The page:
Dotcom party ruling sets precedent
TALKING POLITICS BY GORDON CAMPBELL
OPINION: Legal academics may prefer the black-and-white letter of the law, where everyone's rights and obligations are supposedly crystal clear.
Yet on a daily basis, the system gets by pretty well with various shades of grey.
Our abortion laws, for example, may look conservative on the page, but the system operates fairly liberally in practice, and most of the public (and parliamentarians) seem to prefer it that way.
Similarly, the rules governing how political parties can spend public funds used to be applied fairly loosely, until the Audit Office came along and outlawed a number of practices.
Last week, much the same thing may have occurred when the rules that govern an obscure section of the Electoral Act that defines something called "treating" got dusted off and applied to Kim Dotcom's proposed political party.
Once again, the system may never be quite the same again.
Historically speaking, the rules on "treating" were meant to deter political parties from corruptly offering say, free alcohol to bribe voters to support them.
In Dotcom's case, he was offering free tickets to the joint launch of his new music CD and of his Internet Party political vehicle at the Vector Arena on January 20, a date that coincided with Dotcom's birthday and the two- year anniversary of the police/FBI raid on his Coatesville mansion.
Dotcom was advised that his proposed combined political launch/CD launch would constitute "treating" under section 217 of the Electoral Act, which penalises anyone who "gives or provides, or pays wholly or in part the expense of . . . any food, drink, entertainment for the purpose of corruptly influencing that person or any other person to vote or refrain from voting, or for the purpose of procuring himself or herself to be elected".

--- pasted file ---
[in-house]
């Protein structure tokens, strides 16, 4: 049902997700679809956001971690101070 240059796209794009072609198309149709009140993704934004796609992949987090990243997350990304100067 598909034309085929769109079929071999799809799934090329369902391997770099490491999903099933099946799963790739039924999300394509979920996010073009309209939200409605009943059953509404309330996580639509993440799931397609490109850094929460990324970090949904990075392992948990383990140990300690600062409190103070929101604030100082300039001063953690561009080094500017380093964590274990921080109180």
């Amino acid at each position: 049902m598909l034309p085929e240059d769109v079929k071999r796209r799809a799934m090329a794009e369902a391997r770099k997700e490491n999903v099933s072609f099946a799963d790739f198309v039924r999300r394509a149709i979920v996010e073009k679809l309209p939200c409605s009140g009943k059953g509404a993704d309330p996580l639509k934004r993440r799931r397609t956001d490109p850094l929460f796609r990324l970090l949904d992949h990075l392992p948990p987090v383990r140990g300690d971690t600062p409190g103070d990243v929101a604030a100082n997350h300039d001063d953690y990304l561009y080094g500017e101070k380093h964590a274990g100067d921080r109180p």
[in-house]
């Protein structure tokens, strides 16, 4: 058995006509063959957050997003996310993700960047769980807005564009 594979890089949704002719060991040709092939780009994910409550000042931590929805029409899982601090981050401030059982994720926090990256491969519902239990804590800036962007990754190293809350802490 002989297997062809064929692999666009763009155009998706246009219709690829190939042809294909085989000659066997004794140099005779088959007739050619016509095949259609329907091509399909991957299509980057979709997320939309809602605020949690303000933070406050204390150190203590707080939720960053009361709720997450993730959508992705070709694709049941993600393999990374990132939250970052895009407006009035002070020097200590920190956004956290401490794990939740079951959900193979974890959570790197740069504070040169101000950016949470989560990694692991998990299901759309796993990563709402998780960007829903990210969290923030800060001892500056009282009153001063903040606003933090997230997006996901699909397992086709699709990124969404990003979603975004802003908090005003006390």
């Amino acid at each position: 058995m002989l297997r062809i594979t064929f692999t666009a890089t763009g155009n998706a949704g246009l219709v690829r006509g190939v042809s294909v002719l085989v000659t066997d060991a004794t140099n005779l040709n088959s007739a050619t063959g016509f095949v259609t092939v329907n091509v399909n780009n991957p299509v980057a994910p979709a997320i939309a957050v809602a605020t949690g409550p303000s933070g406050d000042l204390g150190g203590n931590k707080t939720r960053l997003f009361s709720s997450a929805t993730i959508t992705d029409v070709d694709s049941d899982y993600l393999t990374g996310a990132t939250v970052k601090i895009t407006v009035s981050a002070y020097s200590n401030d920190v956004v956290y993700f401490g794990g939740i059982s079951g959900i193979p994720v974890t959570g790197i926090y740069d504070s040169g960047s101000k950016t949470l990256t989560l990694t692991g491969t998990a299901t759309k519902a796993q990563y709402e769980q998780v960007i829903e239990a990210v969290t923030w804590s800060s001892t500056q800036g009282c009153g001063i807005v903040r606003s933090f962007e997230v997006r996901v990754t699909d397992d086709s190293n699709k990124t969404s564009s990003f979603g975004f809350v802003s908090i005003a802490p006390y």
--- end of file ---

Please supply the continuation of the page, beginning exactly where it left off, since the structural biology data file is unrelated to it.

As a consequence, Dotcom shelved his political party launch, and proceeded with plans for his birthday party music bash, only to be advised by the Electoral Commission that that, too, could be regarded as an event likely to induce voters to support his political party further down the track.
Reluctantly, Dotcom cancelled all the public celebrations set for his birthday.
Presumably, the rules on "treating" are not being suddenly being invoked simply to make life difficult for Dotcom.
Regardless, every political party and candidate will surely now have to comply with the standard that has been set by the Electoral Commission.
In that case, it is hard to see how the Greens' annual "Picnic For The Planet" differs from the Dotcom "Party Party" bash - it, too, could be construed as encouraging its attendees to look more favourably upon the Green Party.
Last year, Labour's David Cunliffe announced plans to mobilise the 800,000 non-voters nationwide, many of them residents in south Auckland, for this year's election.
Well, any event fostering democratic participation that Labour stages in south Auckland that involves say, hip hop or dance artists and carries a door price anything less than the full market rate, could now land it in trouble.
Clearly, the Venn diagram overlaps between "treating" and "party-related advertising" and "fund-raising entertainments" could now become a legal minefield for all political parties.
Dotcom has begun to affect the political climate of 2014, well before the election campaign proper.
- The Wellingtonian